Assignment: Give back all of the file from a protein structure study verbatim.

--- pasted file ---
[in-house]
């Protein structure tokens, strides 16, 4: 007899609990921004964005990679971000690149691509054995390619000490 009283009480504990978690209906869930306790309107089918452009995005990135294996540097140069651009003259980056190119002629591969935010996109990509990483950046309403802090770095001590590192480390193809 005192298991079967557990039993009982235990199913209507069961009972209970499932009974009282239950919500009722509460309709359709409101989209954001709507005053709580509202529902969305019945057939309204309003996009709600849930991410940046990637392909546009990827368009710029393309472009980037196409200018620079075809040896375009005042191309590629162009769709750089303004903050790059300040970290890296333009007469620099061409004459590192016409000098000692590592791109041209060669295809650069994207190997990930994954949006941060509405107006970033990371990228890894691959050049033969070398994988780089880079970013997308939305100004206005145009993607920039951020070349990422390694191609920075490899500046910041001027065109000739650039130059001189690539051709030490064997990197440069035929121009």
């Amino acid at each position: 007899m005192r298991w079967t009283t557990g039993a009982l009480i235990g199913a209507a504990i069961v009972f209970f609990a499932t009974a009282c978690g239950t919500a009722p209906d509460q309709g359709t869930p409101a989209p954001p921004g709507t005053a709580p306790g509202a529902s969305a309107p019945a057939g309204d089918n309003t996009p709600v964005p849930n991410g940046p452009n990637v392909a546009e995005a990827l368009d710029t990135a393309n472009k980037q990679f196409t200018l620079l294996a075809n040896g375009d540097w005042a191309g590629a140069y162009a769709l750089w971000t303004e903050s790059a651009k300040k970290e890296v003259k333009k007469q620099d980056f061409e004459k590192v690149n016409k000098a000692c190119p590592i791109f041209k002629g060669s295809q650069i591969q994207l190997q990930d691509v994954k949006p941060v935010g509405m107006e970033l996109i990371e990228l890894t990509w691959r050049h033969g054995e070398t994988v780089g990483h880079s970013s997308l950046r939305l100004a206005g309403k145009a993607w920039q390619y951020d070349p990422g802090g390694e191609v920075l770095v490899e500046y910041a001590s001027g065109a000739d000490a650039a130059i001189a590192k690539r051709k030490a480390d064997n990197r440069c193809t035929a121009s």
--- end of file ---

[in-house]
């Protein structure tokens, strides 16, 4: 007899609990921004964005990679971000690149691509054995390619000490 009283009480504990978690209906869930306790309107089918452009995005990135294996540097140069651009003259980056190119002629591969935010996109990509990483950046309403802090770095001590590192480390193809 005192298991079967557990039993009982235990199913209507069961009972209970499932009974009282239950919500009722509460309709359709409101989209954001709507005053709580509202529902969305019945057939309204309003996009709600849930991410940046990637392909546009990827368009710029393309472009980037196409200018620079075809040896375009005042191309590629162009769709750089303004903050790059300040970290890296333009007469620099061409004459590192016409000098000692590592791109041209060669295809650069994207190997990930994954949006941060509405107006970033990371990228890894691959050049033969070398994988780089880079970013997308939305100004206005145009993607920039951020070349990422390694191609920075490899500046910041001027065109000739650039130059001189690539051709030490064997990197440069035929121009």
């Amino acid at each position: 007899m005192r298991w079967t009283t557990g039993a009982l009480i235990g199913a209507a504990i069961v009972f209970f609990a499932t009974a009282c978690g239950t919500a009722p209906d509460q309709g359709t869930p409101a989209p954001p921004g709507t005053a709580p306790g509202a529902s969305a309107p019945a057939g309204d089918n309003t996009p709600v964005p849930n991410g940046p452009n990637v392909a546009e995005a990827l368009d710029t990135a393309n472009k980037q990679f196409t200018l620079l294996a075809n040896g375009d540097w005042a191309g590629a140069y162009a769709l750089w971000t303004e903050s790059a651009k300040k970290e890296v003259k333009k007469q620099d980056f061409e004459k590192v690149n016409k000098a000692c190119p590592i791109f041209k002629g060669s295809q650069i591969q994207l190997q990930d691509v994954k949006p941060v935010g509405m107006e970033l996109i990371e990228l890894t990509w691959r050049h033969g054995e070398t994988v780089g990483h880079s970013s997308l950046r939305l100004a206005g309403k145009a993607w920039q390619y951020d070349p990422g802090g390694e191609v920075l770095v490899e500046y910041a001590s001027g065109a000739d000490a650039a130059i001189a590192k690539r051709k030490a480390d064997n990197r440069c193809t035929a121009s």